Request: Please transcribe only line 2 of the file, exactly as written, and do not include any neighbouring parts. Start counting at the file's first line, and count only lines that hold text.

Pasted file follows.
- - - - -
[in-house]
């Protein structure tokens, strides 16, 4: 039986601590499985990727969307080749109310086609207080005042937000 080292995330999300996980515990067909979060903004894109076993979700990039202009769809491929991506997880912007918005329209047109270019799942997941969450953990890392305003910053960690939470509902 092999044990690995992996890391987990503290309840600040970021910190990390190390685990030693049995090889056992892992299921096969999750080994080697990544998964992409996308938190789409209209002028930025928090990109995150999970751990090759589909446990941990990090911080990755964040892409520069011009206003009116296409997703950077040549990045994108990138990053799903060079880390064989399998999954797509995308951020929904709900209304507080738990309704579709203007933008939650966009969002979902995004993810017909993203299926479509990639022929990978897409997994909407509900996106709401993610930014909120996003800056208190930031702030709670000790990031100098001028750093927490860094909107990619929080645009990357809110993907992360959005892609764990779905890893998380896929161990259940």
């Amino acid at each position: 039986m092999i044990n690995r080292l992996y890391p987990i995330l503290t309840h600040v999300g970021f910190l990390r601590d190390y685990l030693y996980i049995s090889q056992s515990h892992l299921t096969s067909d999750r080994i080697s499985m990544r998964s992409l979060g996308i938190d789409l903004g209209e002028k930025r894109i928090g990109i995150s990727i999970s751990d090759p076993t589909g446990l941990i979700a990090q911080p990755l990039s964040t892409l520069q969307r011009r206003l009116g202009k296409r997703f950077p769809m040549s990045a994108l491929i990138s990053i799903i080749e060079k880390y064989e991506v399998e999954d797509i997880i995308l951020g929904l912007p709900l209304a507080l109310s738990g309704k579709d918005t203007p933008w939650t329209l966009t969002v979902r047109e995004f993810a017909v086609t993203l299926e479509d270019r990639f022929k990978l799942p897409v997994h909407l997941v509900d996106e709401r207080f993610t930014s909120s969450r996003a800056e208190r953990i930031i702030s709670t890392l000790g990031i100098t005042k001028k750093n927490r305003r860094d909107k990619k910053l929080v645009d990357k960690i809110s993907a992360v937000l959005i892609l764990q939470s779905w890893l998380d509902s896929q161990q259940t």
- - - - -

């Protein structure tokens, strides 16, 4: 039986601590499985990727969307080749109310086609207080005042937000 080292995330999300996980515990067909979060903004894109076993979700990039202009769809491929991506997880912007918005329209047109270019799942997941969450953990890392305003910053960690939470509902 092999044990690995992996890391987990503290309840600040970021910190990390190390685990030693049995090889056992892992299921096969999750080994080697990544998964992409996308938190789409209209002028930025928090990109995150999970751990090759589909446990941990990090911080990755964040892409520069011009206003009116296409997703950077040549990045994108990138990053799903060079880390064989399998999954797509995308951020929904709900209304507080738990309704579709203007933008939650966009969002979902995004993810017909993203299926479509990639022929990978897409997994909407509900996106709401993610930014909120996003800056208190930031702030709670000790990031100098001028750093927490860094909107990619929080645009990357809110993907992360959005892609764990779905890893998380896929161990259940």